—Submitted by a parent


Posted January 25, 2011

I had always had my son in a private school. The last couple of years he had been getting bullied and picked on and for that reason I chose to move him. Since he came to Aspire his grades has improved 100% and he has made a lot a friend. The teachers are great and caring. I wish I had moved him a lot sooner.
—Submitted by a parent


Community ratings and reviews do not represent the views of GreatSchools nor does GreatSchools check their accuracy or verify the reviewers' identities. Use your discretion when evaluating these reviews.

About these ratings

The Community Rating is the school’s average rating from its community members (e.g., parents, students, and school staff). The highest possible rating is five stars; the lowest is one star.

The test results by subgroup show how the designated group of students is performing in comparison to the general population.

The API reflects year-over-year schools performance based on STAR test score results from spring 2013.

This school's
API score

827

Change from
2012 to 2013

-2

API Statewide Rank
(2012)

6 / 10

API Similar Schools Rank (2012)

7 / 10


API Growth scores over time

Did this school meet the API goal this year?
The state goal for API is 800. All schools that are below 800 are assigned an API improvement target each year.
  • This school met the state goal of 800.

API Growth scores by subgroup

In addition to schoolwide API scores, each student subgroup receives an API score.
Did this school meet all the API goals for student subgroups this year?
The state goal for the API is 800. All the student subgroups at a school that are below 800 are assigned an API improvement target each year.
  • This school met all student subgroup API targets for 2013

This school's
API score

827

What is the API?
The Academic Performance Index (API) is a single number assigned to each school by the California Department of Education to measure overall school performance and improvement over time on statewide testing. The API ranges from 200 and 1000, with 800 as the state goal for all schools.
Change from
2012 to 2013

-2

Change from 2012 to 2013
Comparing the API Growth to the Base shows whether or not this school’s test score performance improved between Spring 2011 and Spring 2012. The API ranges between 200 and 1000, with 800 as the statewide goal for all schools. Schools scoring below an 800 are given at least a 5 point target for the next year.
API Statewide Rank
(2012)

6 / 10

API Statewide Rank (2012)
The API Statewide Rank ranges from 1 to 10. A rank of 10, for example, means that the school’s API fell into the top 10% of all schools in the state with a comparable grade range. The 2012 rank is based on results from tests students took in Spring 2012.
API Similar Schools Rank (2012)

7 / 10

API Similar Schools Rank (2012)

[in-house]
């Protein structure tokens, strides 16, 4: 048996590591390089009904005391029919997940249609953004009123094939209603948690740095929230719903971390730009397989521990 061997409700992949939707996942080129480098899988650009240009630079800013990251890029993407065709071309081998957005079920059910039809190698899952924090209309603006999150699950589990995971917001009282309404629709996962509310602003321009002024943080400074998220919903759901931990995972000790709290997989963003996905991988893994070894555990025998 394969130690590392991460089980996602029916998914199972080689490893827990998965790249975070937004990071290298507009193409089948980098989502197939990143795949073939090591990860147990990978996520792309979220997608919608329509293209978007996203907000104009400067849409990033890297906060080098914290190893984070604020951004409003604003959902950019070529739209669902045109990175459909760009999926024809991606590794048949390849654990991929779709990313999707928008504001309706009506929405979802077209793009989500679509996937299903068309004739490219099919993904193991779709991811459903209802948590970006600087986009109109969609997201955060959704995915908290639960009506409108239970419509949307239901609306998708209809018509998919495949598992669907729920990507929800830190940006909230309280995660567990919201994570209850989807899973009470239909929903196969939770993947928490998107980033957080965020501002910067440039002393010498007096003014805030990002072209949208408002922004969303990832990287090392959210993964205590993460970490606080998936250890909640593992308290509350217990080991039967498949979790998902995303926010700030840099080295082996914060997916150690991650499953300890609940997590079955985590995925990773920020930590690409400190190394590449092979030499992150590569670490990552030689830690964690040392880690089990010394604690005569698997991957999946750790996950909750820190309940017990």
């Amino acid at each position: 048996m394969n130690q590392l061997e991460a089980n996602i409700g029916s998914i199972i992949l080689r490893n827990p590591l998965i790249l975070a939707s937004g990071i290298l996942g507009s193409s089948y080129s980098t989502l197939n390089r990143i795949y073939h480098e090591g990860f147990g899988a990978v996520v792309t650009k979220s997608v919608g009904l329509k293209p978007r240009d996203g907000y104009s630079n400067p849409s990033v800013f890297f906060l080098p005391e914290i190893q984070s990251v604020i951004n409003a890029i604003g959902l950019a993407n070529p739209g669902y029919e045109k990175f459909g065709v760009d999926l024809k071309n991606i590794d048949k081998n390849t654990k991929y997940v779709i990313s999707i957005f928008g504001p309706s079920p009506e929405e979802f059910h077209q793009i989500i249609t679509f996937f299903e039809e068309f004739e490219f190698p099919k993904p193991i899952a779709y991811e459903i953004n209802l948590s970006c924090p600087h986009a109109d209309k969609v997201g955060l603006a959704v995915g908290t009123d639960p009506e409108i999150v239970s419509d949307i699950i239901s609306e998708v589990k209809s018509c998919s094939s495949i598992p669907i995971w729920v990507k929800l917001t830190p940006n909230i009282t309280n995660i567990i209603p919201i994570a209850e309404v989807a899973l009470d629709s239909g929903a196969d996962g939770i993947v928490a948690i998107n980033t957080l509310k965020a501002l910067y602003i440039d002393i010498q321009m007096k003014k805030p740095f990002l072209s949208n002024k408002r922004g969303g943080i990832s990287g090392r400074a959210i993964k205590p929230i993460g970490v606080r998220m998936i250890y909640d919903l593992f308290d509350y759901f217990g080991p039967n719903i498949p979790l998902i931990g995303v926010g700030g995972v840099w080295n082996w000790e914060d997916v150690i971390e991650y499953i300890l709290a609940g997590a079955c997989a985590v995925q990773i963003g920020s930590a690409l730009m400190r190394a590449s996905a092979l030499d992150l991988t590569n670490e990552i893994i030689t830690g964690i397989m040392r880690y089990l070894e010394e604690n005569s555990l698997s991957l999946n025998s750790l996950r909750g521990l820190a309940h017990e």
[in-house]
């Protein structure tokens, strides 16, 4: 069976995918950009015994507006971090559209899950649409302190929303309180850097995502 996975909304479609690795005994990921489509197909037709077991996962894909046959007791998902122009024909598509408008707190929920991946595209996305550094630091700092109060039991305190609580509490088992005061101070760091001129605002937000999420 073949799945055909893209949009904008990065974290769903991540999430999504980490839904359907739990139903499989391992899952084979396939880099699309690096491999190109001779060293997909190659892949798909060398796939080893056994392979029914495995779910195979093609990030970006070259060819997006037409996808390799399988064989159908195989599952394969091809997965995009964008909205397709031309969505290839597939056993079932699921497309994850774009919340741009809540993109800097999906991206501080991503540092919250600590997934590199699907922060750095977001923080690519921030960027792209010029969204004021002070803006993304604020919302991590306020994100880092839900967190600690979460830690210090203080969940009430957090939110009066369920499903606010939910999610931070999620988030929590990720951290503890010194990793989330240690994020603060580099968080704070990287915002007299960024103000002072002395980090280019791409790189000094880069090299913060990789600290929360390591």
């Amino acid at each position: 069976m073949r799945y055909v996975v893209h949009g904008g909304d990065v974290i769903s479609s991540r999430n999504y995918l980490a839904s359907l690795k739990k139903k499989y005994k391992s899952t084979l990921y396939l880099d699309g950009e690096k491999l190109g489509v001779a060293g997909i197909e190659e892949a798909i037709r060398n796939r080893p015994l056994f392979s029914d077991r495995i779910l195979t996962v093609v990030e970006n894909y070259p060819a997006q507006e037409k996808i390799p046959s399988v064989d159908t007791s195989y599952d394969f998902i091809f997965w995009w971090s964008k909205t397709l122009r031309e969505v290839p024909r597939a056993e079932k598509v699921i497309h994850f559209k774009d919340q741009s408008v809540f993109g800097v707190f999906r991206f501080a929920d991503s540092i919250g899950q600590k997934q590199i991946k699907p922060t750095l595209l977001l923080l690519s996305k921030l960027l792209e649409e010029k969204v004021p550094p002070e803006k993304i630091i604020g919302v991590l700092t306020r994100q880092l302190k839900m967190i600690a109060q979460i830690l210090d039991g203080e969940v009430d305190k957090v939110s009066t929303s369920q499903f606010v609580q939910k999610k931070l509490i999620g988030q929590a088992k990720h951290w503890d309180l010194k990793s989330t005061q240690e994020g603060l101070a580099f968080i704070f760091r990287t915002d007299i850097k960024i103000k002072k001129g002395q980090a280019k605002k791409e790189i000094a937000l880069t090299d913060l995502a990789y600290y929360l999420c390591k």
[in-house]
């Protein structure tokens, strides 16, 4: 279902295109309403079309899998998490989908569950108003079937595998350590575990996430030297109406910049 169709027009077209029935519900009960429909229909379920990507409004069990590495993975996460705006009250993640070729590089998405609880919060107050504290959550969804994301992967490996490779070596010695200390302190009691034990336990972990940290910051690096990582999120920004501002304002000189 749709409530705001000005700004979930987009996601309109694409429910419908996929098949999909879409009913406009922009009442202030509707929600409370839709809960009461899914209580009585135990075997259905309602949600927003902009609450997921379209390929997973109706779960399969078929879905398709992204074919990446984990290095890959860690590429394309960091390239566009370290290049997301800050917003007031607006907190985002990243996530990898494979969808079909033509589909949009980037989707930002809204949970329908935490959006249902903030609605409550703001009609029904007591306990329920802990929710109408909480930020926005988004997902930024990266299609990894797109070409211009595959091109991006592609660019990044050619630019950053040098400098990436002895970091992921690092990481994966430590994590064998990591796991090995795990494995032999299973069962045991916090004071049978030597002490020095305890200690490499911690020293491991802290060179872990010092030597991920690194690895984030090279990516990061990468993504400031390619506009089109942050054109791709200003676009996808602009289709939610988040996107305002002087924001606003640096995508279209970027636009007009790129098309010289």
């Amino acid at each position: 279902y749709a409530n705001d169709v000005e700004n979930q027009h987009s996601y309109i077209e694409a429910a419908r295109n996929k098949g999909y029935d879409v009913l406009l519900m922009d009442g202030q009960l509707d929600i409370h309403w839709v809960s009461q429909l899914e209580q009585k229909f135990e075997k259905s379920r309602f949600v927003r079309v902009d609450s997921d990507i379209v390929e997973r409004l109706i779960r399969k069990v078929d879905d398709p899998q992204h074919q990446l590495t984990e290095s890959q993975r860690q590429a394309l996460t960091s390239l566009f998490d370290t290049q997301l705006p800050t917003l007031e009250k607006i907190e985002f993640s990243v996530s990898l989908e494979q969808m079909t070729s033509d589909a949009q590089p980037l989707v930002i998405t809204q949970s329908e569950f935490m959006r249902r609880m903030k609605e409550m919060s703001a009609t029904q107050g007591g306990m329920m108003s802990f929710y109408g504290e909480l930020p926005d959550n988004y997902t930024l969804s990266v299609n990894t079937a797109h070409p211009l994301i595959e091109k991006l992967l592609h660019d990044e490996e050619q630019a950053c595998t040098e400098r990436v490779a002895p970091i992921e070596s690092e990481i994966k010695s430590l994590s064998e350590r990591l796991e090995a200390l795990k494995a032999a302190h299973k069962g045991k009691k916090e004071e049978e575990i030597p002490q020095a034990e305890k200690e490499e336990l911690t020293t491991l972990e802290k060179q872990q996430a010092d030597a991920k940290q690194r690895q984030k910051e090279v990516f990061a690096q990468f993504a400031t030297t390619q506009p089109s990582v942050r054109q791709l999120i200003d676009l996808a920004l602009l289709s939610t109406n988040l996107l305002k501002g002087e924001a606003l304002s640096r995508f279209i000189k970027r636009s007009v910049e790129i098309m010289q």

The API Similar Schools Rank ranges from 1 to 10. It shows how the school compares to other schools with similar student demographic profiles. The California Department of Education uses parent education level, poverty level, student ethnicity and other data to identify similar schools.
English Language Arts

The state average for English Language Arts was 56% in 2013.

89 students were tested at this school in 2013.

2013

 
 
59%

2012

 
 
73%

2011

 
 
45%

2010

 
 
44%
Math

The state average for Math was 65% in 2013.

89 students were tested at this school in 2013.

2013

 
 
68%

2012

 
 
73%

2011

 
 
69%

2010

 
 
46%
Scale: % proficient or advanced

About the tests


In 2012-2013 California used the California Standards Tests (CSTs) to test students in English language arts in grades 2 through 11; math in grades 2 through 7; science in grades 5, 8 and 10; and history-social science in grades 8 and 11. Middle and high school students also took subject-specific CSTs in math and science, depending on the course in which they were enrolled. The CSTs are standards-based tests, which means they measure how well students are mastering specific skills defined for each grade by the state of California. The goal is for all students to score at or above proficient on the tests.

Source: California Department of Education

English Language Arts

The state average for English Language Arts was 46% in 2013.

62 students were tested at this school in 2013.

2013

 
 
55%

2012

 
 
43%

2011

 
 
38%

2010

 
 
30%
Math

The state average for Math was 66% in 2013.

63 students were tested at this school in 2013.

2013

 
 
73%

2012

 
 
68%

2011

 
 
60%

2010

 
 
58%
Scale: % proficient or advanced

About the tests


In 2012-2013 California used the California Standards Tests (CSTs) to test students in English language arts in grades 2 through 11; math in grades 2 through 7; science in grades 5, 8 and 10; and history-social science in grades 8 and 11. Middle and high school students also took subject-specific CSTs in math and science, depending on the course in which they were enrolled. The CSTs are standards-based tests, which means they measure how well students are mastering specific skills defined for each grade by the state of California. The goal is for all students to score at or above proficient on the tests.

Source: California Department of Education

English Language Arts

The state average for English Language Arts was 65% in 2013.

54 students were tested at this school in 2013.

2013

 
 
68%

2012

 
 
66%

2011